Before his death in 1984, Francis Schaeffer developed what some have called a “theology of disagreement.” Schaeffer never abandoned his position that the true mark of a Christian is the ability to love unconditionally, yet he was also convinced that one cannot really love without hating the opposite of what one loves.
Schaeffer was not the first to articulate a “theology of disagreement.” He was largely indebted to a man who lived some 2700 years before Schaeffer and who made a “theology of disagreement” a science. His name was Jeremiah, and when you really get to know this man, you discover that he was not a cantankerous sort of fellow whose teeth were on edge, always wanting to pick a fight to get his name in the headlines.
He was a sensitive, caring individual intent on doing the will of God no matter what it cost him, and it cost him plenty.
Why was Jeremiah almost always on the unpopular side of issues? Because that’s where God was, and no matter what the cost, Jeremiah came down on God’s side. He said, “His word is in my heart like a fire, a fire shut up in my bones.” He said, “I am weary of holding it in; indeed, I cannot” (Jeremiah 20:9). He didn’t hold it in, either. He spoke fluently, boldly and without consideration of who would be displeased at what he said.
Jeremiah was called by God to be a spokesman, calling God’s people back to Himself. And when they refused to budge, Jeremiah told them the price they had to pay. He became a hated, despised individual, persecuted and belittled. He was thrown into prison, put in stocks, even thrown in a slime pit or a tar pit and left to die; but a foreigner, an Ethiopian, rescued him from the clutches of death (see Jeremiah 38).
Was his the only voice that was denouncing the corruption of his day? Not at all! Contemporary with Jeremiah were voices such as Ezekiel and Daniel, both young men. Ezekiel, a fellow priest, was preaching in Babylon. Daniel was in the palace of Nebuchadnezzar. Habakkuk and Zephaniah were working alongside Jeremiah in Jerusalem. Nahum was announcing the fall of Nineveh, and Obadiah was predicting the ruin of neighboring Edom.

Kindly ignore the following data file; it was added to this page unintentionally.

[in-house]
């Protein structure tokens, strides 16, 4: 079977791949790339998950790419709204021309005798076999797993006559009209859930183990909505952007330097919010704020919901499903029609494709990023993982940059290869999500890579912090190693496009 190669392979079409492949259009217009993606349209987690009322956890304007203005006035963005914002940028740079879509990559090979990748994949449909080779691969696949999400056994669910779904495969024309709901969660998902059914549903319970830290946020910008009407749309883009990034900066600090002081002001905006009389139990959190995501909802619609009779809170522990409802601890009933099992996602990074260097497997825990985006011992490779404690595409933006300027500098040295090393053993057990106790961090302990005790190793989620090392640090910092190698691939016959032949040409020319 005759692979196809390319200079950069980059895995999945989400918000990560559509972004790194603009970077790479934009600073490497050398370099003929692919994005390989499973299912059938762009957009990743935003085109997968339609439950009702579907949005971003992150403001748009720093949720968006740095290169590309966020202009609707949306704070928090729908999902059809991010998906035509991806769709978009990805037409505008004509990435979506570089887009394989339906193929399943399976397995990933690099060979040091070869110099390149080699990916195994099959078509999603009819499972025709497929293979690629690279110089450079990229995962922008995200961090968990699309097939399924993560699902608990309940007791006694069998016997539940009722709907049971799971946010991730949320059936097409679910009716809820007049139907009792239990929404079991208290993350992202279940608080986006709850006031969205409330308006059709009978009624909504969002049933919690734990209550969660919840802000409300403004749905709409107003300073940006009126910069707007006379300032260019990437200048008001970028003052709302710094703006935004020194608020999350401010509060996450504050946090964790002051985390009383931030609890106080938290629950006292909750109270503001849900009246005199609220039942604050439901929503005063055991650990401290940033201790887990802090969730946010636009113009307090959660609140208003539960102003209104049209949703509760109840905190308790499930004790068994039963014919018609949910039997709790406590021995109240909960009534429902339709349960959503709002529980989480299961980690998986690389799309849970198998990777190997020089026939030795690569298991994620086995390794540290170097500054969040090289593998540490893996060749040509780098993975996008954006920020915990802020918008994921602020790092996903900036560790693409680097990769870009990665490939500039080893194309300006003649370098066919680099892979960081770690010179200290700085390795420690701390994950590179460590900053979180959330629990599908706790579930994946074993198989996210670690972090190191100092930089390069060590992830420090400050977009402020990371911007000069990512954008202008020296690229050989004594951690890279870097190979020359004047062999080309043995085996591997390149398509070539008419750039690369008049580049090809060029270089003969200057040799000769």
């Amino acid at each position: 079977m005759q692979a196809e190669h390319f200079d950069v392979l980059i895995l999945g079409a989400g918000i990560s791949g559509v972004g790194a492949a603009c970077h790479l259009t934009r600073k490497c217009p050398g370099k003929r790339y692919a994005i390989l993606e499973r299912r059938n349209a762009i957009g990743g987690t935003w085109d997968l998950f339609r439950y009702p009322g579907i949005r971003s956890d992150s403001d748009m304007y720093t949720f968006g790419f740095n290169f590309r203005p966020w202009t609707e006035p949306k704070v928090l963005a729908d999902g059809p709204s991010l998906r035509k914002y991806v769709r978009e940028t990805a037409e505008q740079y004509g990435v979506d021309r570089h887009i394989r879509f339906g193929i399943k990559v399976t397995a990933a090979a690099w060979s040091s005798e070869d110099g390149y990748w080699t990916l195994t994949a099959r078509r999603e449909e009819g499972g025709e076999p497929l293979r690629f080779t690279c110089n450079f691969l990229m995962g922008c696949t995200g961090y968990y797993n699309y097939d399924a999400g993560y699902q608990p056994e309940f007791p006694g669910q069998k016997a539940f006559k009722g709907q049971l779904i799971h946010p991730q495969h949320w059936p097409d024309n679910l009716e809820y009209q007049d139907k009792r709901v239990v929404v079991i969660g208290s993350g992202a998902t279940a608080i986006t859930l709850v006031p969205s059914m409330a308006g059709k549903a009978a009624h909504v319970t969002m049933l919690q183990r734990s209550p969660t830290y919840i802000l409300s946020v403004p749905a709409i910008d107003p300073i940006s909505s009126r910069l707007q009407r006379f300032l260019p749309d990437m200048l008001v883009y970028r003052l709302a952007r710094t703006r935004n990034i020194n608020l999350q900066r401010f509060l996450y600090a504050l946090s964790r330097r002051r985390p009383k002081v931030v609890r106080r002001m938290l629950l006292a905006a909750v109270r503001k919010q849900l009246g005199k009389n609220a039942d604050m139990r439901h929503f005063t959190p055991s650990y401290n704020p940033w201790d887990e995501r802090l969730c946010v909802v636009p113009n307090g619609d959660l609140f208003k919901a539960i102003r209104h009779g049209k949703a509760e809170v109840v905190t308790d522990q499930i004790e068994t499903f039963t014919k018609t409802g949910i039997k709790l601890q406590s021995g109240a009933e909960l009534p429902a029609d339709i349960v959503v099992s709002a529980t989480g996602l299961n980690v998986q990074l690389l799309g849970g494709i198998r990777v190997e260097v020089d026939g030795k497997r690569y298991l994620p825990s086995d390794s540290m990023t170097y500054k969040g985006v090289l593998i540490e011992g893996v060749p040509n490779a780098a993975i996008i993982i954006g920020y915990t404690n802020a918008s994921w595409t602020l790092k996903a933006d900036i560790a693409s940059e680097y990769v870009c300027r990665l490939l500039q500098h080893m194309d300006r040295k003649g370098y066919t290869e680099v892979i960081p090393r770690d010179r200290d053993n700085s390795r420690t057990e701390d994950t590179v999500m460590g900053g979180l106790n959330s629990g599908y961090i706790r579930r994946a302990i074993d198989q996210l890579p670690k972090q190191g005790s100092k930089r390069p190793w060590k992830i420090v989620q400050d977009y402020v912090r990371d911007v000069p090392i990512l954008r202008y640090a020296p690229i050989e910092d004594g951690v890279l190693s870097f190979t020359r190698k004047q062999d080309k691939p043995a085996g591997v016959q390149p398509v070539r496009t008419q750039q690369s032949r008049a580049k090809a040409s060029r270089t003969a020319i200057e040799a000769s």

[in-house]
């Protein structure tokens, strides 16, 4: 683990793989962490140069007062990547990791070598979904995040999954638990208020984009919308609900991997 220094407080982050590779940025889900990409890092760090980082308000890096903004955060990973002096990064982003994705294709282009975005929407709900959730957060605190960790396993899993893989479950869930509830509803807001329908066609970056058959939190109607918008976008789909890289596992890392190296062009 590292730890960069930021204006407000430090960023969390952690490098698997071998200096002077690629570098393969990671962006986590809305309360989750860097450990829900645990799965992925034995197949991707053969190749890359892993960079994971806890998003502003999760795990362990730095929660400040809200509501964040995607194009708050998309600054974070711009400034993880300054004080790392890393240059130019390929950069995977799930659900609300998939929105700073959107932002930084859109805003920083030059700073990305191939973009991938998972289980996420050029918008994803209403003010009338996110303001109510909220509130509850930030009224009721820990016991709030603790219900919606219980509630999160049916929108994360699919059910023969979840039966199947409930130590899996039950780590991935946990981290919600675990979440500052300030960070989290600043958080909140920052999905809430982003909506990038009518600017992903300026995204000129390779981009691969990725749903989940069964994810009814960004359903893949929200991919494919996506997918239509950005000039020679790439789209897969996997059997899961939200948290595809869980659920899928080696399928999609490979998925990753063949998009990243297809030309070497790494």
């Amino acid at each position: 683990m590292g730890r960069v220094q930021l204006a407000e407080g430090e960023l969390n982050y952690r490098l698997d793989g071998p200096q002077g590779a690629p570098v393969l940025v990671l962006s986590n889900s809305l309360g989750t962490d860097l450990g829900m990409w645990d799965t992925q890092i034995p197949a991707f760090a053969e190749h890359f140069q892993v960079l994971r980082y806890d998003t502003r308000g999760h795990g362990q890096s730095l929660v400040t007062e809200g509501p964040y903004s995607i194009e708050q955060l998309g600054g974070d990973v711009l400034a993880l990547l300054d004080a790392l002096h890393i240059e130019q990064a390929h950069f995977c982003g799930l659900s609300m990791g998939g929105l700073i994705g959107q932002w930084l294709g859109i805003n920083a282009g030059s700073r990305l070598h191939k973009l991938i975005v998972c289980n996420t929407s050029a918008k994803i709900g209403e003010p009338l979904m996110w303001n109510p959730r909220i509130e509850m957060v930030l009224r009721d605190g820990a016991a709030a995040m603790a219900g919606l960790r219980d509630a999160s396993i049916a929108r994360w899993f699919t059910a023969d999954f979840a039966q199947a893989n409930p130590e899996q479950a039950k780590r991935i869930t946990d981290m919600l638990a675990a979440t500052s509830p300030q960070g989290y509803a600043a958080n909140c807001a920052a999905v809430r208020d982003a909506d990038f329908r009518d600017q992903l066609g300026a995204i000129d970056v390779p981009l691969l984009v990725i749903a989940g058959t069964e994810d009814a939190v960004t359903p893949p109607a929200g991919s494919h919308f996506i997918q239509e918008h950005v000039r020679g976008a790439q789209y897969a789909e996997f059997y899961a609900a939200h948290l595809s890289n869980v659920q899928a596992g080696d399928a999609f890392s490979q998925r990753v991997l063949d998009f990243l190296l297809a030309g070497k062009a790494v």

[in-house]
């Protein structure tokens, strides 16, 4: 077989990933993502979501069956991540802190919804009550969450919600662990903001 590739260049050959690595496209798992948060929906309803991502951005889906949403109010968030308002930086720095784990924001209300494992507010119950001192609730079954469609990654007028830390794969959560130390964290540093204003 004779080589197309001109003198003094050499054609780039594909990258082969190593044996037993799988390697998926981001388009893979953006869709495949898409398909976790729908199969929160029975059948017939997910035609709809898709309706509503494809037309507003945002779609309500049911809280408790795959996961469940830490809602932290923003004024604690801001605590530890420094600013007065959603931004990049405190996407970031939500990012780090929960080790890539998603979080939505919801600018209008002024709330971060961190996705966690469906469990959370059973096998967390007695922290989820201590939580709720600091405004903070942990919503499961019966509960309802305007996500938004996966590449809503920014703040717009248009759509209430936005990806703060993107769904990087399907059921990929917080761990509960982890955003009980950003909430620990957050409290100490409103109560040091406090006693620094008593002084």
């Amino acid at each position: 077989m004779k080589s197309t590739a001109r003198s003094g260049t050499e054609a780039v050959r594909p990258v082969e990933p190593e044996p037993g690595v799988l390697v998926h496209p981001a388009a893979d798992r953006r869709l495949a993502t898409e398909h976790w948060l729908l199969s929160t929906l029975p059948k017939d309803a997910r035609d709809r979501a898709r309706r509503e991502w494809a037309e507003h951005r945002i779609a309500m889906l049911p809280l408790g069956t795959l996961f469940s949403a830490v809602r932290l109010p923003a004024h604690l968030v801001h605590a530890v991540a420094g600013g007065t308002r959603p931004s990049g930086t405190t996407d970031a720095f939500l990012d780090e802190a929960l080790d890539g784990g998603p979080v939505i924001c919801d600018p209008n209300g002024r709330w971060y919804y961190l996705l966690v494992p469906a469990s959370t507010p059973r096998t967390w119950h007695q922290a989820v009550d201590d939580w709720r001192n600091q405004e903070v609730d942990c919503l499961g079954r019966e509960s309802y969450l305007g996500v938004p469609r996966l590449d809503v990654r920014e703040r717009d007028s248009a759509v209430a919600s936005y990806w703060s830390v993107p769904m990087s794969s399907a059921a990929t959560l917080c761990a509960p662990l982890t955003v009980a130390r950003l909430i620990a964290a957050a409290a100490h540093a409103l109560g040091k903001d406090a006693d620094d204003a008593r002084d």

What does this have to do with your life today? Are there qualities in the life of this man that we ought to emulate? Have we become so intimidated by what is happening around us that we fear the consequences of speaking out against the vile corruption of our day? Have we become so fearful of the hostility of those who accuse us of being intolerant that we hide for fear of drawing their wrath?
There is one thing which you must never forget. The God who told Jeremiah not to fear because He was with Him makes that same promise to His child who has the courage to denounce wrong when truth is on the scaffolds.
Is there an issue of personal holiness in your life that God is calling you take a stand for? Are there issues in your community you know you must speak out on? Read the book which bears his name, found in your Bible. The strength of Jeremiah can be yours too!
Resource Reading: Jeremiah 38:1-13
Text: The harvest is past, the summer has ended, and we are not saved. Jeremiah 8:20
GUIDELINES with Harold Sala – July 4, 2017